A new Opus Dei vicar with a deep desire to meet people
In December, Msgr. Antoine de Rochebrune arrived here from France to begin his ministry as the new Vicar of Opus Dei in Canada. In his ministry, while discovering Quebec "from within," he sets to work in this strange context of a pandemic, but instilled with a strong desire to reach out to all.
Msgr. Rochebrune studied engineering before entering the Opus Dei seminary and was ordained to the priesthood on September 15, 1995. For the past 20 years, he worked as a priest in France before being appointed to Quebec in May 2020. "When the Prelate proposed that I go to Canada, I said, 'It's cold there! That was my first reaction. I was told, that is true, but they have very good heating," he laughs, adding that he of course had accepted gladly, if it could "be of service to the Church.’’
Founded by St. Josemaría Escrivá, Opus Dei is a "family within the Church" that "works to raise laypeople’s awareness of the sanctity that exists in the midst of this world." "I am leading this ecclesial institution in Canada comprising about 20 priests and about a thousand laypeople, I would say, who undertake to provide instruction and assistance to people in order to form us as Christians," he explains. The Prelate resides in Rome, with various vicars representing him in the respective countries as he, for example, is doing in Canada..
A gradual start
"For a French person, Quebec is wonderful!’’ says the new Vicar of Canada, smiling, ‘‘Quebecers are wonderful people. Of course, since I got here, things have been progressing slowly on account of COVID-19, so there are many people I haven't been able to meet.’’ The telephone and Zoom are his temporary meeting-places during this ‘gradual settling in.’ "Little by little, I am starting to become aware of this new world, and I am noticing these differences, and I realize after all that there is not just one way to be an organization whether within the Church or in society - but there are many models. I also see the realities involved in the work of evangelization here in this country; there is much to be done in Canada, as there is everywhere in the world, because Jesus sent us out to the ends of the world, he said!"
Msgr. de Rochebrune is looking forward to eventually meeting people in the flesh.
Hope above all
Asked what is particularly important to him in his ministry, he answers: "Giving people lots and lots of hope. Because we need hope! With this pandemic, we need to remember that, even if people are sometimes physically far away from the sacraments, the Mass, the actual physical church, nevertheless the Lord is always at our side. And that is the fundamental message of Hope: the Lord is always by our side!"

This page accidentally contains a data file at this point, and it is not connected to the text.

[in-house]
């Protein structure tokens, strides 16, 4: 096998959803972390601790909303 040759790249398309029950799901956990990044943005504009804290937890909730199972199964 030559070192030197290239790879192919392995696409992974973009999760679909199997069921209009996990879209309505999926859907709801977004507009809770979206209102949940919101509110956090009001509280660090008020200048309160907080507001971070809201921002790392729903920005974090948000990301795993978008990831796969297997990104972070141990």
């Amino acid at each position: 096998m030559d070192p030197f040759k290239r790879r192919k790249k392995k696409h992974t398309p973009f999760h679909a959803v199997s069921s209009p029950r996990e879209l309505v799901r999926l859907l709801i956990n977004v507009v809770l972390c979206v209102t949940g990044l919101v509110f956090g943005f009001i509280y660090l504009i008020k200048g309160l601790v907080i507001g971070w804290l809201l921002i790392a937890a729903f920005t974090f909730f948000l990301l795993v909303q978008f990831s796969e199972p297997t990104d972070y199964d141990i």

He mentions this hope in relation to the Gospel message, as well: "There is so much to be done in the field of Christian formation and in order to meet the needs of Quebecers," among whom he observes a "culture imprinted with the Church."
"I am working at understanding the history of the Church in Quebec. A history built on sanctity, and I admire the sanctity of the pioneers. I'm very interested in Marie de l'Incarnation, she is quite impressive!
À la carte and made to measure!
There is nothing more ‘concrete’ according to Msgr. de Rochebrune than evangelization. "It means asking ourselves on behalf of all these people - the young, the elderly, the sick, those who are so busy with their work, at all levels - how can all these people find God? It means knowing how to talk with the faithful, taking into account their families and their professional circumstances and trying to help them discover how to be prayerful souls in the midst of the bustling streets and the clamouring world around them, to be ‘contemplative in the midst of the world’ (an expression used by the founder of Opus Dei).’’
"And it means knowing the words to use, which are often the words of friendship, because evangelization so often happens with our friends and our relatives, with all those with whom we can have meaningful conversations, and in those moments to share our love of Jesus." This also applies to those who do not believe and with whom we must know how to "convey our passion for Christ," says Msgr. de Rochebrune.
Opus Dei has numerous centres hosting a variety of activities, including formation, retreats and instruction courses assisting people in their respective needs. The Fonteneige Centre in Montreal, for example, is a residence for female students. Certain activities are sometimes held in parishes.
A message for us
Msgr. de Rochebrune wanted to convey this message to everyone who reads this article:
"I am experiencing these moments of my initiation into Quebec life, and particularly Montreal life, with great passion; although I must wait to meet people physically, I see life taking form; As I walk the streets of Montreal, I pray for her inhabitants, and I have the desire to reach out to them. I also see so many young people, and I am very happy to see that youth is quite well represented here.
Msgr. de Rochebrune is also collaborating in the creation of a web application project called 10 minutes avec Jésus, in which a number of Francophone priests take turns offering a daily reflection on the Gospel of the day. The project can be found at: https://10minutesavecjesus.org/
Watch the interview with Msgr. de Rochebrune via Sel et Lumière at:
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